First, Excel is finicky about what you have on the sheets you use as your left and right tables — the sheets that have Nut_Join1 and Nut_Join2. You can do what you like on the Output sheet, but on those other 2 sheets, you cannot have anything in the cells above your headers, or to the left/right of your data — it will cause errors when creating/refreshing the Output Table. So in this picture, you cannot have anything in the red areas. Even if a cell looks blank in these areas, if you have ever typed anything into the cell and then deleted its contents, Excel may not believe it is blank. If you encounter an error refreshing or creating the Output Table, try highlighting the entire rows or columns in the red area, and use the Clear All button on the Excel Ribbon’s Home Tab. Do this on both the Left and Right Table sheets.
Second, when you refresh the Output Table, Excel knows how to find the data it needs based on a Connection String associated with the table. You can see the Output Table’s connection string by right-clicking the table and selecting Table —> External Data Properties —> Connection Properties button —> Definition tab. Then looking at the box labeled Connection String. You can also see its SQL by looking at the Command Text box here. Anyway, if you look closely at the connection string, you’ll see that it actually has a path to your file hard-coded into it 2 times. This path is how Excel knows where to look for your left and right tables to perform your SQL Left Join. Since it is hard-coded the string will not update automatically if you move the file, or change its name, or email it to someone else. In those cases, you would need to modify the string manually to point back to the file wherever it is newly located/named. To help with this, I have made it so that if you run this 2Table Left Join Nutility while you have a cell selected within an Output Table that what previously created by the Nutility, it will not create a new table, but do a quick check of the selected table’s connection string. It will compare the path in the connection string to the path of the file, and if different, will fix the connection string path for you. So if you move your file from your desktop to a shared drive, for example. You could quickly fix the table by running the Nutility on the table after the move. Then, the file could be refreshed from that location by anyone. If, when the Nutility compared the connection string’s path to the file’s, it had found that they were the same, it will instead offer to help you write a macro that will fix the connection string for you each time macros are enabled in the workbook. This way you could email the file to some, and all they need do is save the file to their desktop, and enable the macro in order to start refreshing the table themselves. Further details on this macro is beyond the scope of this article. However, if you would like more info, feel free to email me at email@example.com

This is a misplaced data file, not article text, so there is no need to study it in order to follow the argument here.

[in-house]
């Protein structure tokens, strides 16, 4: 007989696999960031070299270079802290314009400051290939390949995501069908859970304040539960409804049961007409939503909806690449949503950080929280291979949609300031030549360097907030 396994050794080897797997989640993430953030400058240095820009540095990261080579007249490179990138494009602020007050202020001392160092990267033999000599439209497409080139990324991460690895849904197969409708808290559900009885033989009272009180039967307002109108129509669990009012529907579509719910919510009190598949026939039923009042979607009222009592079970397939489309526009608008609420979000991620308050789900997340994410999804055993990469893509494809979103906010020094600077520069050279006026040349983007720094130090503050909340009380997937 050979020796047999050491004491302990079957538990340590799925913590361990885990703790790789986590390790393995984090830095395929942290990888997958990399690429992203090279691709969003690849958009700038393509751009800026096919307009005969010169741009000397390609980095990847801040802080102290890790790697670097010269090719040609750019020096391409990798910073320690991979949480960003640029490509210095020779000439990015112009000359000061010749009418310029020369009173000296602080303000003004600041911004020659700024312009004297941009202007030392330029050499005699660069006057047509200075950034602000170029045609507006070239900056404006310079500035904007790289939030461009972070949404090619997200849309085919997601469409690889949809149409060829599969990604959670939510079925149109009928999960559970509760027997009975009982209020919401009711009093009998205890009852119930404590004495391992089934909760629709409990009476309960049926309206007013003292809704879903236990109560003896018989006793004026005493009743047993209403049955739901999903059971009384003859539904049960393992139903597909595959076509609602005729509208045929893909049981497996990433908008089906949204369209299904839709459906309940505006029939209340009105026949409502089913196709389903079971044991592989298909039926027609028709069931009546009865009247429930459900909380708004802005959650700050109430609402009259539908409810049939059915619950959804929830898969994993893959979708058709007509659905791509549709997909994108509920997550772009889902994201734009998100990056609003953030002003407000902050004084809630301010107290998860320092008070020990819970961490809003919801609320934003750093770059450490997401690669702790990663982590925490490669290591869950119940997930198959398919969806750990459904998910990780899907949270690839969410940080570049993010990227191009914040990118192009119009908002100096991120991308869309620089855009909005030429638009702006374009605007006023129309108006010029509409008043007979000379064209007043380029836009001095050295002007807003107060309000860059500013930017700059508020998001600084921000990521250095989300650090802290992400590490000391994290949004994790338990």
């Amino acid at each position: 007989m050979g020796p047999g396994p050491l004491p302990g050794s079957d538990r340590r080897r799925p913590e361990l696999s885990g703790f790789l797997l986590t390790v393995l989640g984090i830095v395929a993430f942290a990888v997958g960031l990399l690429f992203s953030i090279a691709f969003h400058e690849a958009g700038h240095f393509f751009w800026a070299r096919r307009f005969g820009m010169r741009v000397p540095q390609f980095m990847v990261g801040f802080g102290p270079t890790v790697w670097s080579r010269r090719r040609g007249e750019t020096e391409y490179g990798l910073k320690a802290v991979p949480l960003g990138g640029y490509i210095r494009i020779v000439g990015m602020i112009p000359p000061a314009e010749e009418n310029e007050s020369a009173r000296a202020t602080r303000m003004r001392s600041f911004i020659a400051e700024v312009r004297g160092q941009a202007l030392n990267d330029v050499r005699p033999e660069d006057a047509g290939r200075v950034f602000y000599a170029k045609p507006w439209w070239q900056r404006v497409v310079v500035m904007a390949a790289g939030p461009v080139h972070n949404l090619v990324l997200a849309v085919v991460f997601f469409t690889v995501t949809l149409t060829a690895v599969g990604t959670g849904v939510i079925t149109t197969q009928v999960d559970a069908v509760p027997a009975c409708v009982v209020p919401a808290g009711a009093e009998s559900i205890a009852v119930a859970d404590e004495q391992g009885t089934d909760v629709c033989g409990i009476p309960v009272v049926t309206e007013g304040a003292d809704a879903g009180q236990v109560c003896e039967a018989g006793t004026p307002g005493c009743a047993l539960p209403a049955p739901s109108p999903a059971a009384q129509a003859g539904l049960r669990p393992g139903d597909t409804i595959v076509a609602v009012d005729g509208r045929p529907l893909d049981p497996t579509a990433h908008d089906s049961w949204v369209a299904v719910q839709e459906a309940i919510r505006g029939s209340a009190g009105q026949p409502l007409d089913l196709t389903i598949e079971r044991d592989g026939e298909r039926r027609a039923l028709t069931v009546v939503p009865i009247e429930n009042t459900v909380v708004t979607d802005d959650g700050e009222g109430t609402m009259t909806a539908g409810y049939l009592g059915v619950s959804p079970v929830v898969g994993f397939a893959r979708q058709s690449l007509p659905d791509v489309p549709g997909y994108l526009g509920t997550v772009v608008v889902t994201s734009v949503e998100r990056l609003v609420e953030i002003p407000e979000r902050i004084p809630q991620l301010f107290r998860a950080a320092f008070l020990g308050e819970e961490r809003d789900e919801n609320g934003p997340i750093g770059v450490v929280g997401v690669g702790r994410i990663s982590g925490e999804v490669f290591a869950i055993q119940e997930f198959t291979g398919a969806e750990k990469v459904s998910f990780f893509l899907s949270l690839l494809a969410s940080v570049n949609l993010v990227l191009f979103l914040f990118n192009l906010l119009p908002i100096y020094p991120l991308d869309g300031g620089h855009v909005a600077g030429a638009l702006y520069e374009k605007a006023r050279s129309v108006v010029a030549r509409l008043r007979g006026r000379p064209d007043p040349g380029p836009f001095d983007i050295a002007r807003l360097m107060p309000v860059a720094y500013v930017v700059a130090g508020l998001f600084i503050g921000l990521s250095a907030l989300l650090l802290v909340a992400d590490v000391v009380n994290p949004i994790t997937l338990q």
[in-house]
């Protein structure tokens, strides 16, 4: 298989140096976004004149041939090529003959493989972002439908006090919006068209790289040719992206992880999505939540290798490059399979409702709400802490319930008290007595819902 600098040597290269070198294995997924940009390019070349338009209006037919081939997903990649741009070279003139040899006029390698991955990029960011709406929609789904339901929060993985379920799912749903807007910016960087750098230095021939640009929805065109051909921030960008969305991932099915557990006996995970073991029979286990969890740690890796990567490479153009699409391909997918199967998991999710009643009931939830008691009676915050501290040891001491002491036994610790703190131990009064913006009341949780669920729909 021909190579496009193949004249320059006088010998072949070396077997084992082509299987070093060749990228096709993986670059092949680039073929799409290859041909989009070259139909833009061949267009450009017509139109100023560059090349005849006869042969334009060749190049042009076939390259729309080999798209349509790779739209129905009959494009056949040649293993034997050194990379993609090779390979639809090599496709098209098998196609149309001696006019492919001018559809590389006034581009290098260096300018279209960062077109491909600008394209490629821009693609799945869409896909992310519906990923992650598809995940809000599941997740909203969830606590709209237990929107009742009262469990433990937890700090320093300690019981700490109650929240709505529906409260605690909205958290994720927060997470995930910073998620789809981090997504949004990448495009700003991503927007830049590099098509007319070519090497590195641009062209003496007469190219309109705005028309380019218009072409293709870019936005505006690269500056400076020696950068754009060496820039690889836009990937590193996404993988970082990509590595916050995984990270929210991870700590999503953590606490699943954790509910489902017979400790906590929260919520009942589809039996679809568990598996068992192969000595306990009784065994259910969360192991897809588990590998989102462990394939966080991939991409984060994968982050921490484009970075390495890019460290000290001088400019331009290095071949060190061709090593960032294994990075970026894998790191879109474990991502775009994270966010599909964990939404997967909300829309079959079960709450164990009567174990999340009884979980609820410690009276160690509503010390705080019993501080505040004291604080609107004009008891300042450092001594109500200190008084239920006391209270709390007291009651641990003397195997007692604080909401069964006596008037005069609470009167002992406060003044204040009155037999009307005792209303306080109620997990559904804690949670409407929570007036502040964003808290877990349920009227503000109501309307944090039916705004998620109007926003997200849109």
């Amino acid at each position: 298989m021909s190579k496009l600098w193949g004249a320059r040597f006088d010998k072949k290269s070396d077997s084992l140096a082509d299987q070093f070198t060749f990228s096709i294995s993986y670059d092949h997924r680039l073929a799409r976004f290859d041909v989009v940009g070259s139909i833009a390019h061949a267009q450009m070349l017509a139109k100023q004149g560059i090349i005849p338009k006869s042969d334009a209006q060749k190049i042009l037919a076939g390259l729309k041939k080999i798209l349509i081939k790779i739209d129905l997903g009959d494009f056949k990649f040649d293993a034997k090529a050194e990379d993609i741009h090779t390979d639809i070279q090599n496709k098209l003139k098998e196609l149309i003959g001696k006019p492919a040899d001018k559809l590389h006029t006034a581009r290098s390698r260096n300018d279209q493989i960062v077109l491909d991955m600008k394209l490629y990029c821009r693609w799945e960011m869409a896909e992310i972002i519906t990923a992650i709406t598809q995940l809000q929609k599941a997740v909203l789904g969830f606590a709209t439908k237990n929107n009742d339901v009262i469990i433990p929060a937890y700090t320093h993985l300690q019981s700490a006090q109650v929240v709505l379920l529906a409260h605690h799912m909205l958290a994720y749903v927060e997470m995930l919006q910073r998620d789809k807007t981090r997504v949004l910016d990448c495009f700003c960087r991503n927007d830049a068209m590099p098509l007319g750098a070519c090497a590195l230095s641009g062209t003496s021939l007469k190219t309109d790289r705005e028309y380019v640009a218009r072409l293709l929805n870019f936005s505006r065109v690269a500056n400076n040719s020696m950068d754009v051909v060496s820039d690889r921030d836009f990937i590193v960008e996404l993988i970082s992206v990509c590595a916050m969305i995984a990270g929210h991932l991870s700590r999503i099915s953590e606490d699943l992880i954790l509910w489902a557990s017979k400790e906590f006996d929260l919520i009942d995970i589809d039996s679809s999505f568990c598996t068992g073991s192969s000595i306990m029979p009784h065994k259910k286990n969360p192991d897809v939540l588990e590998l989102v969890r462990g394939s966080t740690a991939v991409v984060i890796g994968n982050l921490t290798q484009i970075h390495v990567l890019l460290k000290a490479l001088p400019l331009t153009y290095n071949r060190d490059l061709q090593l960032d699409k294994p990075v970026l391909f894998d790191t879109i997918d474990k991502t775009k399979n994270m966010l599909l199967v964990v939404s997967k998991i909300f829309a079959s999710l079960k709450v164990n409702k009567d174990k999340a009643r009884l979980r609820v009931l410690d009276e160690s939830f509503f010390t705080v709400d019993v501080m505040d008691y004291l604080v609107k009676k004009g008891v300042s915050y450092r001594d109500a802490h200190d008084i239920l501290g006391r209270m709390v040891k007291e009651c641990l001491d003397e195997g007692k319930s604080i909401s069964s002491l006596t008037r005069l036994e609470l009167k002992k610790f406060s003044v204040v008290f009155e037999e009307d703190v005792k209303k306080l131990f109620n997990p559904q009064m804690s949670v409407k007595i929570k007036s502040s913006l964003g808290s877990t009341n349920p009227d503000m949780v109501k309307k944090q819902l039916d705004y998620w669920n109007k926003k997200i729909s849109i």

Third, again on the sheets you use as your left and right tables, Excel will ignore anything you have beyond column IV. There is no getting around this, but you should be able to have all the data you need before column IV, as long as you don’t have a lot of blank columns ahead of your data. A good practice would be to start your data in column A on these sheets, since you can’t have anything in the columns outside of your data anyway.
Fourth, and finally, your output table can only include up to 255 columns that come from your left and right tables, you may add more formula columns to the output table though. To say this another way, if you sum up all the columns of data you have on both your left and right table sheets, if the total is more than 255, you will encounter an error — even if you delete some of those columns off the final Output Table. There is no way around this, but 255 columns should be enough…
I’d like to shout-out a quick thank you to my friend Ryu who first showed me this allocation method. Thank you sensei!